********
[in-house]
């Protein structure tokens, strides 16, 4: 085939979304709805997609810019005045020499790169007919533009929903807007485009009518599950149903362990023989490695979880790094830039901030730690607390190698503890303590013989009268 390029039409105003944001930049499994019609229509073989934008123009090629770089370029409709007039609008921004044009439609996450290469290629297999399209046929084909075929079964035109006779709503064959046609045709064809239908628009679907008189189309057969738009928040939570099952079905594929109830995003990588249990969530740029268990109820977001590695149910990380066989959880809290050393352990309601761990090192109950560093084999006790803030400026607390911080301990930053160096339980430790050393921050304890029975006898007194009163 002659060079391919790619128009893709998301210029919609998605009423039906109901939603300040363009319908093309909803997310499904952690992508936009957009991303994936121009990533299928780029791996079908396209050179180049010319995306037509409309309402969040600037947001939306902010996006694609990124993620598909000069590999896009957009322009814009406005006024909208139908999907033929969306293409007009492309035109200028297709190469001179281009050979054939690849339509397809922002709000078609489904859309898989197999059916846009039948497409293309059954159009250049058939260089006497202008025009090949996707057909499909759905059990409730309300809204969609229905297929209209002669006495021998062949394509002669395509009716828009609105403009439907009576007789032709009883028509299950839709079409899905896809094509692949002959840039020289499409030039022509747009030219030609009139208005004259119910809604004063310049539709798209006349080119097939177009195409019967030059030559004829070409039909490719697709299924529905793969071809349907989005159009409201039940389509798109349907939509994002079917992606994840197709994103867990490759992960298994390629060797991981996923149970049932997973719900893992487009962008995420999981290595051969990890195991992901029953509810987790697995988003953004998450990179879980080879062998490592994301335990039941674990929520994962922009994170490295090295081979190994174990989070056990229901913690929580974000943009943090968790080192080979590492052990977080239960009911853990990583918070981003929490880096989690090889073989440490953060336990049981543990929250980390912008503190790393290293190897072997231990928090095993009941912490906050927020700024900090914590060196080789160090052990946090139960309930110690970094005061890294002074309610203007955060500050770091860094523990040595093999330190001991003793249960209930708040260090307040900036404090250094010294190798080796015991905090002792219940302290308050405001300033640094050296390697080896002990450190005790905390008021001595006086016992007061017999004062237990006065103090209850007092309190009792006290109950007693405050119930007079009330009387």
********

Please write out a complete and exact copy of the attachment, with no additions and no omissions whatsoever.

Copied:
[in-house]
């Protein structure tokens, strides 16, 4: 085939979304709805997609810019005045020499790169007919533009929903807007485009009518599950149903362990023989490695979880790094830039901030730690607390190698503890303590013989009268 390029039409105003944001930049499994019609229509073989934008123009090629770089370029409709007039609008921004044009439609996450290469290629297999399209046929084909075929079964035109006779709503064959046609045709064809239908628009679907008189189309057969738009928040939570099952079905594929109830995003990588249990969530740029268990109820977001590695149910990380066989959880809290050393352990309601761990090192109950560093084999006790803030400026607390911080301990930053160096339980430790050393921050304890029975006898007194009163 002659060079391919790619128009893709998301210029919609998605009423039906109901939603300040363009319908093309909803997310499904952690992508936009957009991303994936121009990533299928780029791996079908396209050179180049010319995306037509409309309402969040600037947001939306902010996006694609990124993620598909000069590999896009957009322009814009406005006024909208139908999907033929969306293409007009492309035109200028297709190469001179281009050979054939690849339509397809922002709000078609489904859309898989197999059916846009039948497409293309059954159009250049058939260089006497202008025009090949996707057909499909759905059990409730309300809204969609229905297929209209002669006495021998062949394509002669395509009716828009609105403009439907009576007789032709009883028509299950839709079409899905896809094509692949002959840039020289499409030039022509747009030219030609009139208005004259119910809604004063310049539709798209006349080119097939177009195409019967030059030559004829070409039909490719697709299924529905793969071809349907989005159009409201039940389509798109349907939509994002079917992606994840197709994103867990490759992960298994390629060797991981996923149970049932997973719900893992487009962008995420999981290595051969990890195991992901029953509810987790697995988003953004998450990179879980080879062998490592994301335990039941674990929520994962922009994170490295090295081979190994174990989070056990229901913690929580974000943009943090968790080192080979590492052990977080239960009911853990990583918070981003929490880096989690090889073989440490953060336990049981543990929250980390912008503190790393290293190897072997231990928090095993009941912490906050927020700024900090914590060196080789160090052990946090139960309930110690970094005061890294002074309610203007955060500050770091860094523990040595093999330190001991003793249960209930708040260090307040900036404090250094010294190798080796015991905090002792219940302290308050405001300033640094050296390697080896002990450190005790905390008021001595006086016992007061017999004062237990006065103090209850007092309190009792006290109950007693405050119930007079009330009387």